1. Brent P. Newhall said,

    Good overview. I do this as well. I’ve had great success in telling my players what frustrates me.

    I explain that I can get “testy” or “frustrated” when I get a lot of questions at once, or when we’re dealing with a confusing rule. In the first case, I ask that they hold off on a question if I’m already answering one or two others. In the second case, I explain that if we’re spending too much time investigating one rule, I’ll often make a reasonable ruling for the moment and continue, and we can look up the rule later.

    This has eliminated players dog-piling on me for rules clarifications, and calmed down folks’ reactions when I move on instead of finding the “right” rule in the book.

  2. Callan said,

    You know I come from a fairly different perspective, so this might be useful: Describe thirty seconds of play, with a mock up of actual play as you’d imagine it. Then describe what is the fun thing about that account – the sort of fun that will keep happening in the game.

    Also, avoid an actual play account which isn’t really representative of play – if you have an account which has two characters sword fighting on the edge of a cliff during a storm, that’s okay if the whole game is like that. But if it isn’t what the whole game is like, it’s not very representative of the game.

    Indeed, several thirty second accounts might be useful, with the fun of each one described afterward.

  3. Tommi said,

    Brent,
    I might have to mention that I don’t like using the books in actual play. Good one. Thanks for mentioning it.

    Callan,
    An interesting idea, but there are two reasons I won’t implement it. The first is that I don’t know where the players will take the game. There may be rebellions or rabble-rousing or assassinations or skulking in the shadows or running from angry mobs or whatnot.

    The second reason is that I have no idea what those people will fun in this game. I’ll let them define their own fun as they see fit. If someone looks disinterested, I’ll ask after a session if something is wrong or if he can’t grasp the game or some other relevant question.

  4. Callan said,

    Do they know they are to define their own fun in gameplay? That’d be something to write a paragraph on.

  5. Tommi said,

    Callan,
    That is a very good point. Thanks.

  6. the_blunderbuss said,

    Hello my good lad (and of course hello to the rest of the people commenting), let me share a few things with you…

    “If you make the roll, you achieve your intention as specified in your action. If you fail, the intention may or may not be fulfilled, but either way it *will not be pleasant.* ”

    Dangerous choice of words in my opinion, it gives the idea that the result of a failed roll is a penalty on the player rather than a penalty on the character. I know that this is not the case (because I’ve talked to you) but people that are new to roleplaying and that have a very limited framework to work with might not.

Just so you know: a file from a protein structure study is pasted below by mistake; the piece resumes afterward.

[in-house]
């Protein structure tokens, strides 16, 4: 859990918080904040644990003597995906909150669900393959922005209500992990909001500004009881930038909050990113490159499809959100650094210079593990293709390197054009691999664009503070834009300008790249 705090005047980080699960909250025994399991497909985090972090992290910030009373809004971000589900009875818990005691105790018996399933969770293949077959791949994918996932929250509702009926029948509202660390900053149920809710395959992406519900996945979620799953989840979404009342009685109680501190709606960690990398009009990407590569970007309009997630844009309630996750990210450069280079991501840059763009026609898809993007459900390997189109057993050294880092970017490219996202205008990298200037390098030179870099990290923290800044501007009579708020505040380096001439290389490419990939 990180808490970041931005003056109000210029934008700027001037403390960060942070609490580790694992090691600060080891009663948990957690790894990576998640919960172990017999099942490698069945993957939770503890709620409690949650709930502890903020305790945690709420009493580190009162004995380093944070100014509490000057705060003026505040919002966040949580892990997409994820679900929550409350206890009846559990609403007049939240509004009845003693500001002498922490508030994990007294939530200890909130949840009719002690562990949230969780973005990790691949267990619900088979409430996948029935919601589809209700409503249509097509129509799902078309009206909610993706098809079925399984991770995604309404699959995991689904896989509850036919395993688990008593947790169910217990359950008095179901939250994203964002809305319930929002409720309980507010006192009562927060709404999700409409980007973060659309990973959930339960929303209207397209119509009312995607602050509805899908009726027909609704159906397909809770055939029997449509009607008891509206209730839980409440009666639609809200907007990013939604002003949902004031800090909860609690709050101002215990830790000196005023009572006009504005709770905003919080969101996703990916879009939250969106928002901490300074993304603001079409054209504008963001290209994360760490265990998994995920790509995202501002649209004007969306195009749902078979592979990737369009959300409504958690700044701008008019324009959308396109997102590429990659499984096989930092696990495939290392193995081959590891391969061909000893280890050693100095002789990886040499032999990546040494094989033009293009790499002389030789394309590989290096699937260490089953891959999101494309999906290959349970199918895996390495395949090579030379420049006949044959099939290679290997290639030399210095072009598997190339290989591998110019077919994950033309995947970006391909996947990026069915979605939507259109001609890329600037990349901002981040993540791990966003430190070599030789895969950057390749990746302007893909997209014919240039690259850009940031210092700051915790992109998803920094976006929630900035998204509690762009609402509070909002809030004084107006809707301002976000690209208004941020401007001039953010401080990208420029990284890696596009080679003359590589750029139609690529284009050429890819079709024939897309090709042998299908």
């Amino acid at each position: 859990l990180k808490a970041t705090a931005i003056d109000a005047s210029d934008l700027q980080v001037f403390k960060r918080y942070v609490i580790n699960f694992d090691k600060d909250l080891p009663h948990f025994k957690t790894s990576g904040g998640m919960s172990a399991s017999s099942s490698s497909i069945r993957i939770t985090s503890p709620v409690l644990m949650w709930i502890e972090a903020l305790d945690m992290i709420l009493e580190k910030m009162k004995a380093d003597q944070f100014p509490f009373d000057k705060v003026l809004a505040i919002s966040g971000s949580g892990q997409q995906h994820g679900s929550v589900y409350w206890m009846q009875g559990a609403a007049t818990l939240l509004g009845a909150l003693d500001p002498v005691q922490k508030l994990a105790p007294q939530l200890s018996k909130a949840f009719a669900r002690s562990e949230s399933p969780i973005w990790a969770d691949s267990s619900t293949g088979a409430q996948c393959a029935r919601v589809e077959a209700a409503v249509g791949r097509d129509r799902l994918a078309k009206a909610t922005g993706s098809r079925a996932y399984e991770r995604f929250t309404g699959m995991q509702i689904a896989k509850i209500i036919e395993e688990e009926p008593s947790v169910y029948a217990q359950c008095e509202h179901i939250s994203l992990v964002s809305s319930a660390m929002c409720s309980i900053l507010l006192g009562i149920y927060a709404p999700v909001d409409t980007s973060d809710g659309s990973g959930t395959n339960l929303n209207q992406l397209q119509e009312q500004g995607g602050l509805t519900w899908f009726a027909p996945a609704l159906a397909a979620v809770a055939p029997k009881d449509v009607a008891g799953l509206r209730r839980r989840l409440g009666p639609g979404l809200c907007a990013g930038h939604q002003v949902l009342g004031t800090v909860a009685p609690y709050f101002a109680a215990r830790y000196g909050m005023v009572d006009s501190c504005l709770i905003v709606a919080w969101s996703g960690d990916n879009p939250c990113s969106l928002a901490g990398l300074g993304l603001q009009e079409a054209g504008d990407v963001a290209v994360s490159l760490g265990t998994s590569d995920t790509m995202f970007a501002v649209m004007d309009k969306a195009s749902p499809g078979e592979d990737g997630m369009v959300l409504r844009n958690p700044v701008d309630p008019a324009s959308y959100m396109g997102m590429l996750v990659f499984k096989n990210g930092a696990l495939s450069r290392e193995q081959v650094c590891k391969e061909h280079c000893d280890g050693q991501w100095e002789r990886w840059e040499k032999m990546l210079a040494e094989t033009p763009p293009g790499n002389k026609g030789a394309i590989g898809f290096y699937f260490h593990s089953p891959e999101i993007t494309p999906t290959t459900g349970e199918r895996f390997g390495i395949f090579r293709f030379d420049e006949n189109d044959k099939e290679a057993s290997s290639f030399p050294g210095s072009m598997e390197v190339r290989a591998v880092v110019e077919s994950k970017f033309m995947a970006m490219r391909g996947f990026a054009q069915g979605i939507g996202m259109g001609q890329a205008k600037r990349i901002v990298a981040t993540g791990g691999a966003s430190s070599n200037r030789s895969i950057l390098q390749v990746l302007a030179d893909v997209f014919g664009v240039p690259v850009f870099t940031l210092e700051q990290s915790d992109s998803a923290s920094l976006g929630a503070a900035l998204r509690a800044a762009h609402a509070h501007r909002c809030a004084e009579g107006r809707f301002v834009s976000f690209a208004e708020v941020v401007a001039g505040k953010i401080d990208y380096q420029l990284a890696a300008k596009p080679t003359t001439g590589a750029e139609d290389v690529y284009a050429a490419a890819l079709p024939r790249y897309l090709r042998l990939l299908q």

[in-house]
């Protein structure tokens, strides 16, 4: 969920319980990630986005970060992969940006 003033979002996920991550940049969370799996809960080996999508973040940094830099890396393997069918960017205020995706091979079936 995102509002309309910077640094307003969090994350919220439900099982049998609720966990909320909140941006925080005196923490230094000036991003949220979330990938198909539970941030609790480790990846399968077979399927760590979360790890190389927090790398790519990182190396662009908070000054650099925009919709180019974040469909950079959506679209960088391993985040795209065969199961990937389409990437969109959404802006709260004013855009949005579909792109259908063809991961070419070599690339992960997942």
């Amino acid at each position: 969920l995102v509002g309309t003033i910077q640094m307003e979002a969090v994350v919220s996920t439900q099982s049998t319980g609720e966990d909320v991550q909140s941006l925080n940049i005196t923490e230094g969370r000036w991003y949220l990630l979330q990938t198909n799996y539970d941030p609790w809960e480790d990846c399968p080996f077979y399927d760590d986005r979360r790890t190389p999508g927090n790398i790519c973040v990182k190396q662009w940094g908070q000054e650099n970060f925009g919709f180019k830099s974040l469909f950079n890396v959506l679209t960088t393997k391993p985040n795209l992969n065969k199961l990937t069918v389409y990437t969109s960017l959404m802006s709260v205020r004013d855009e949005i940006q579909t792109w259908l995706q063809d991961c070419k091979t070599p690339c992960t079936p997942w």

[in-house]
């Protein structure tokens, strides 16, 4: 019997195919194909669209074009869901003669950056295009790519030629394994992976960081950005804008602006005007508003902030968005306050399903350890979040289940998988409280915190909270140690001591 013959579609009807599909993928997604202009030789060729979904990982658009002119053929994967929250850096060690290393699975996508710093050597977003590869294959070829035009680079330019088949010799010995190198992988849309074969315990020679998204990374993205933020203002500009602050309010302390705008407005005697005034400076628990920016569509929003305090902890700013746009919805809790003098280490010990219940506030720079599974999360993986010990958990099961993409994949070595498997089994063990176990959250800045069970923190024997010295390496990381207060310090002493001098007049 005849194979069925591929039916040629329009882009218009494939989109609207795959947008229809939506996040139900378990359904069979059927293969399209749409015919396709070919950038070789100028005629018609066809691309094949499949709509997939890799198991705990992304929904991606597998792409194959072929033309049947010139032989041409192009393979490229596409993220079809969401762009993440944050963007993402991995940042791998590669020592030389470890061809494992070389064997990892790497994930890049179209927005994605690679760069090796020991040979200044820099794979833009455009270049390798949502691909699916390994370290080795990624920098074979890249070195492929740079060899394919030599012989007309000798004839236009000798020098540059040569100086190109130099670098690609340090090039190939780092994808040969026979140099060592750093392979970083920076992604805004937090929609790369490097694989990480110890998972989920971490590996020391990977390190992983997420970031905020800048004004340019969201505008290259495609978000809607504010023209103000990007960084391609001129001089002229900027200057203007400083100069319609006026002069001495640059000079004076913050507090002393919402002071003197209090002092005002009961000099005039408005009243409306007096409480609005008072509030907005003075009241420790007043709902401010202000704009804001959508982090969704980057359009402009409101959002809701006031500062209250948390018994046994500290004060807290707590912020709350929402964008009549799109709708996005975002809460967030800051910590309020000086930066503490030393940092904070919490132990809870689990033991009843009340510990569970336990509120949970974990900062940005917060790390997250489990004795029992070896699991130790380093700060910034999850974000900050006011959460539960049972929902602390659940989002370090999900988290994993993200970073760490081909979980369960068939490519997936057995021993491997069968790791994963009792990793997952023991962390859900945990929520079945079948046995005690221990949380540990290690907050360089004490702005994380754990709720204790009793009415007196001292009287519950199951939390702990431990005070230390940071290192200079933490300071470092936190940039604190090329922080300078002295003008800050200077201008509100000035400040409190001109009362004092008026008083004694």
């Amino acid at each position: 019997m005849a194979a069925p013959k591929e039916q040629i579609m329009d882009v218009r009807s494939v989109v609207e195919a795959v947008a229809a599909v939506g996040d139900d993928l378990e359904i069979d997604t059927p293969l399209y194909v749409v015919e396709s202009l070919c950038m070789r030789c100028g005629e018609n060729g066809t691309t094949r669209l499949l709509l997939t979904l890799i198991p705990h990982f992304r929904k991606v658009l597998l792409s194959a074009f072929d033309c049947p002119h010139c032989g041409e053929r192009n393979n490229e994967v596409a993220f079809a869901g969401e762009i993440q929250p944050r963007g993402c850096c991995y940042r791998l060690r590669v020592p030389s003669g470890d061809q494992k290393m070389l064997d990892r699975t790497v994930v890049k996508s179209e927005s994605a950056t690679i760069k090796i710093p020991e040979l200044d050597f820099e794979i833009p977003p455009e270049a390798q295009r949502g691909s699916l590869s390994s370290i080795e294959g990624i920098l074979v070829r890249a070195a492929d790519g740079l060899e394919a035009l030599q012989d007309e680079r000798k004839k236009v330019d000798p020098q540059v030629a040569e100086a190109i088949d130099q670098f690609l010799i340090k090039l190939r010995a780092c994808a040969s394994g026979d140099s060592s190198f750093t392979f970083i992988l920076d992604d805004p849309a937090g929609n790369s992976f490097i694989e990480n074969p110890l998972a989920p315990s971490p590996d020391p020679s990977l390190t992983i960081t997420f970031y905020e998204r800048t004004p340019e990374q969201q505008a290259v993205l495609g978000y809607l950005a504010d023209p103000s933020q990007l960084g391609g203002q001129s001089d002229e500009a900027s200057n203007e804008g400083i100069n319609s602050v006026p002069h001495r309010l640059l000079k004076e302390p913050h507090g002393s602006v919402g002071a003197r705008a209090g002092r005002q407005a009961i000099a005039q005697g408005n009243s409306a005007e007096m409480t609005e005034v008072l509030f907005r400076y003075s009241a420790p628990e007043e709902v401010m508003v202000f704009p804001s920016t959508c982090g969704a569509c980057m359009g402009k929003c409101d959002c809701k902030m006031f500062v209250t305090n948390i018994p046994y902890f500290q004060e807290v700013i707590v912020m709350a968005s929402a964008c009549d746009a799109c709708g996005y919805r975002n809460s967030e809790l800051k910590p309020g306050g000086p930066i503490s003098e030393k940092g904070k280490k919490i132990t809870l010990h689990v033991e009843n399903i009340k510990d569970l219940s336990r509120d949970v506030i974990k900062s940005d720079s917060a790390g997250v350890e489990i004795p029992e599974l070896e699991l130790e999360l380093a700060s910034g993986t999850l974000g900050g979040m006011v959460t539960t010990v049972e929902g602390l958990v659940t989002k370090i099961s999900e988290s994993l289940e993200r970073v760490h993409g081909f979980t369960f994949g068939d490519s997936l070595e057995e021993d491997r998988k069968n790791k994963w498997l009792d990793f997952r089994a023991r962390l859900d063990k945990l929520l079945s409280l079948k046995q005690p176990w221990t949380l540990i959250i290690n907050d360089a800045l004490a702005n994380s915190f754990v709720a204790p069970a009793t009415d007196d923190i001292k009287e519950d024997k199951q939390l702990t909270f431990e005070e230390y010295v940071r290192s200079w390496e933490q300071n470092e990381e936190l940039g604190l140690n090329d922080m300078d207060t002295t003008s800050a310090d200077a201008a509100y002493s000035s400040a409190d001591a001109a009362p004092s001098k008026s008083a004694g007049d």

“Note that your beliefs and decisions will greatly shape the play; I don’t have a pre-designed story for you to play through.”

    This is a good up front comment, the idea that they are sitting down to play an interactive “Choose your Own Adventure” book could be problematic and cause players to be overly passive. On the other hand, you do not want to make it look like everyone’s fun will be in their hands and they better not screw up.

    … Alright, everyone’s fun is (in a way) in their hands and it would be highly desirable for them to not do something un-fun. Regardless I would go to great lengths to ensure that everyone does not get fear of failure regarding the game. I liked this approach much better…

    “Most play is casual or freeform play; I, or sometimes someone else, provides a situation and you, and often other people, tell what their characters do there. You say “My character blah blah” or “I blah blah”, whichever feels more natural. So: I give a situation, you act, I react, you react, so on.”

    Which is pretty much all that roleplaying is about. Other than that nice read, I want to hear how the actual talks go so keep me (us) posted.

    Fred

  7. Tommi said,

    Hello Fred.

    Note that the choice of words here is characteristic of my writing style, not the way I speak (though there are similarities, like the excessive use of parenthetical notes). Further, there is a language barrier.

    I’ll be pretty explicit about what the player and the character are. I have already been, to some extent, especially when it comes to IC and OOC knowledge. Thanks for bringing this to fore.

    I also know that Opusinsania, who is a player in the game, is likely to drive play and if there is doubting others can follow along (and given the mad prophet Opusinsania is playing, it will work alright). I also have reasons to assume that Halliz will be an active player. I can live with two active players and two reactive ones, if need be. The actual style of play of the others is unknown, but unless they are excessively disruptive, they can just hang on and enjoy the ride provided by the two more active players. This is my plan B, so to speak.

    (On parenthetical note: The wiki for persistent fantasy is at fantasyrpg.wiki-site.com; I won’t properly link it so as to dodge spam.)